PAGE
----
Former Activision vice president Robin Kaminsky believes that free-to-play games are now "the most interesting and challenging development environment" for industry professionals.
In an op-ed article for IndustryGamers, Kaminsky addresses the perception that the people working in free-to-play are "not as talented" as their peers working on pay-to-play PC and console games.
"The assumption is that it's easy - even uninteresting - to develop free-to-play games. In my opinion, that's simply untrue. Making a successful, inventive and exciting free-to-play game is the most interesting and challenging development environment available to programmers, designers, and artists today."
Kaminsky asserts that, in traditional game development, the "primary (and perhaps only) objective" of all content is to get the consumer to buy the game.
"[Developers] don't need to care how often you play, whether you play all parts of the game or, at its heart, if you even play the game at all. The sale's been made."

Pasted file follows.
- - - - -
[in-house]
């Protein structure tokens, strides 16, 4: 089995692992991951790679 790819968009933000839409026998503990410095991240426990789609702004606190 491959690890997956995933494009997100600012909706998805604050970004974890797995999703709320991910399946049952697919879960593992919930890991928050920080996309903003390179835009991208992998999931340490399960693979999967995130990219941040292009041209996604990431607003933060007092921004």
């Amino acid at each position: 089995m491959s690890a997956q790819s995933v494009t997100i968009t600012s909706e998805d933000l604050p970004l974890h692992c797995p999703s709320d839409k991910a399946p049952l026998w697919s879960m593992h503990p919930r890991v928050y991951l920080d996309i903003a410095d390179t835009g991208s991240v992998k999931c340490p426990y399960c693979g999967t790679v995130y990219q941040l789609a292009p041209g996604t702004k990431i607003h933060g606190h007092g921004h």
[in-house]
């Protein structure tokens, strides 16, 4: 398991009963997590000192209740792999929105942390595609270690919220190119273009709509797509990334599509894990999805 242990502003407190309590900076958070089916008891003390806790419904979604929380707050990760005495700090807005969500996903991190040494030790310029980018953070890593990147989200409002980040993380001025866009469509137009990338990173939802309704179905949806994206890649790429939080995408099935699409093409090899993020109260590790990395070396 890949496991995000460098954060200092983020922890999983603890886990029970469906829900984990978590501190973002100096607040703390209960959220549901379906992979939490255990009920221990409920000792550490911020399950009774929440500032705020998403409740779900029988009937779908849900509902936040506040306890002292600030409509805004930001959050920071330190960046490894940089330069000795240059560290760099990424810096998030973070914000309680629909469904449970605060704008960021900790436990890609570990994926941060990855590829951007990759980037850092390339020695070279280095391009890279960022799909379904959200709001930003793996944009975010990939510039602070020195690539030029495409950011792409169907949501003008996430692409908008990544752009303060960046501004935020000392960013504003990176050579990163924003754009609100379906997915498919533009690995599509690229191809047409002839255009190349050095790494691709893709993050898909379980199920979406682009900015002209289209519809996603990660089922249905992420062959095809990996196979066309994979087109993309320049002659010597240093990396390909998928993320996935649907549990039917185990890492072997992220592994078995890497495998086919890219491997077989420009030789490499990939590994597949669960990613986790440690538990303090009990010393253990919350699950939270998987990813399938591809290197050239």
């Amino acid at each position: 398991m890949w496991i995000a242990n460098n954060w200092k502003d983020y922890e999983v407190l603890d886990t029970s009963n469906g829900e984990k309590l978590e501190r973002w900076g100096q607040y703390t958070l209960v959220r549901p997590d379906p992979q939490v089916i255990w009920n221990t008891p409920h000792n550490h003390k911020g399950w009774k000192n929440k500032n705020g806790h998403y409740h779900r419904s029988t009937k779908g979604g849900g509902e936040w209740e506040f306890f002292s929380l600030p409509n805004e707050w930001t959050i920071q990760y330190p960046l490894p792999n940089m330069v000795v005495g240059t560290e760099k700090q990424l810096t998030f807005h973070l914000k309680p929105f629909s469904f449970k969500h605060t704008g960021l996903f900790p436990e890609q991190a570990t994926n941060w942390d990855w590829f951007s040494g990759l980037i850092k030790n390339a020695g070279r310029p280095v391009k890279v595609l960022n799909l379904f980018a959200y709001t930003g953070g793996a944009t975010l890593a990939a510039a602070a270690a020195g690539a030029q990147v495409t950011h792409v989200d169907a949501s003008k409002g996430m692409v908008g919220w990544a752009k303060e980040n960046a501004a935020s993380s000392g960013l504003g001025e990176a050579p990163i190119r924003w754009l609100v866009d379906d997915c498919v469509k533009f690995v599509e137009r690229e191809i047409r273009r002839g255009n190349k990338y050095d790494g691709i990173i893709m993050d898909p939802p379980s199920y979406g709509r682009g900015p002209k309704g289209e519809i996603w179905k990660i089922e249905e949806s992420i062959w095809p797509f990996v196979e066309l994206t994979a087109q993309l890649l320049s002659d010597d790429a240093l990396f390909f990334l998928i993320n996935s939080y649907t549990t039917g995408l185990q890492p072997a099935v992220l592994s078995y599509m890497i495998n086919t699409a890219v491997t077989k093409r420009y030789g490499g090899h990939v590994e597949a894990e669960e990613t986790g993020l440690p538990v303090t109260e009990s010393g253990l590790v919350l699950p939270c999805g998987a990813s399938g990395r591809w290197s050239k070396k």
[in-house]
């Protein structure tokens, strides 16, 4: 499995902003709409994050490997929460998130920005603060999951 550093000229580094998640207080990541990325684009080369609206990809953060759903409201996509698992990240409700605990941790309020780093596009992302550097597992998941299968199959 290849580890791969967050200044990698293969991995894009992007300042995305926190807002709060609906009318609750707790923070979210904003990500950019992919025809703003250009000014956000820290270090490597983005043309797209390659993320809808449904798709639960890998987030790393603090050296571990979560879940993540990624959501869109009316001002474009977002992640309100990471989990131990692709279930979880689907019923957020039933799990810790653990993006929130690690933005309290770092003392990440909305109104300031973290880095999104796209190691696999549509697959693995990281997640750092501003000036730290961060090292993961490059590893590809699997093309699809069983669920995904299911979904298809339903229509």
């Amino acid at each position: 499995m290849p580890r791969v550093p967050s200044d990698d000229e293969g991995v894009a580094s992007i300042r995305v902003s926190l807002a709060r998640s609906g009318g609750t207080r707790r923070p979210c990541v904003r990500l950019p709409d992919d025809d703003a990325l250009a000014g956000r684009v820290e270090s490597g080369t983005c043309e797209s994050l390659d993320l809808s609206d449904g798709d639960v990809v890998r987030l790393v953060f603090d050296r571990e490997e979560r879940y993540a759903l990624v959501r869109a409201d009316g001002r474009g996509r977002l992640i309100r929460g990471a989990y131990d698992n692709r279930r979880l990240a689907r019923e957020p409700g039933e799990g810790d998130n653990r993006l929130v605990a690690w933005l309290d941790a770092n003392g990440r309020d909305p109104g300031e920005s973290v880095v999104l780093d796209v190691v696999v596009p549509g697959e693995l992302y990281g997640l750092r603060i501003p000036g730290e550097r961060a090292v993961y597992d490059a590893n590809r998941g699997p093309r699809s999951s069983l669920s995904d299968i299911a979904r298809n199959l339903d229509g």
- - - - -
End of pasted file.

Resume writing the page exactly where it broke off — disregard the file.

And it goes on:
"Publishers can even market their way to success on a traditional but lower quality console and PC game, because in that market you simply have to acquire purchasers upfront. A free-to-play developer does not have that luxury."
According to Kaminsky, the challenge for free-to-play developers is more daunting. For their products to be successful, they have to create "an intense emotional response" within the player, while also juggling the responsibilities of allowing constant communication, adding monetisation options, and making the game compelling for "huge hours of play."
"I believe free-to-play is the new frontier of western game development... In free-to-play games, people are the game. Not the graphics, not the game mechanics, not the AI or scripting, but real, living, breathing people. The games must be designed to drive the consumer to engage with the game and ideally with one another... The more engagement, the better the results."
"This is more than entertainment; the best games become an intrinsic part of the players' psyche. Great, sticky, free-to-play games are not time fillers. These games have meaning to the players who feel compelled to play and succeed in the game world."
Robin Kaminsky worked at Activision from 2005 to 2008. She joined the board at cloud-based streaming service Gaikai in July.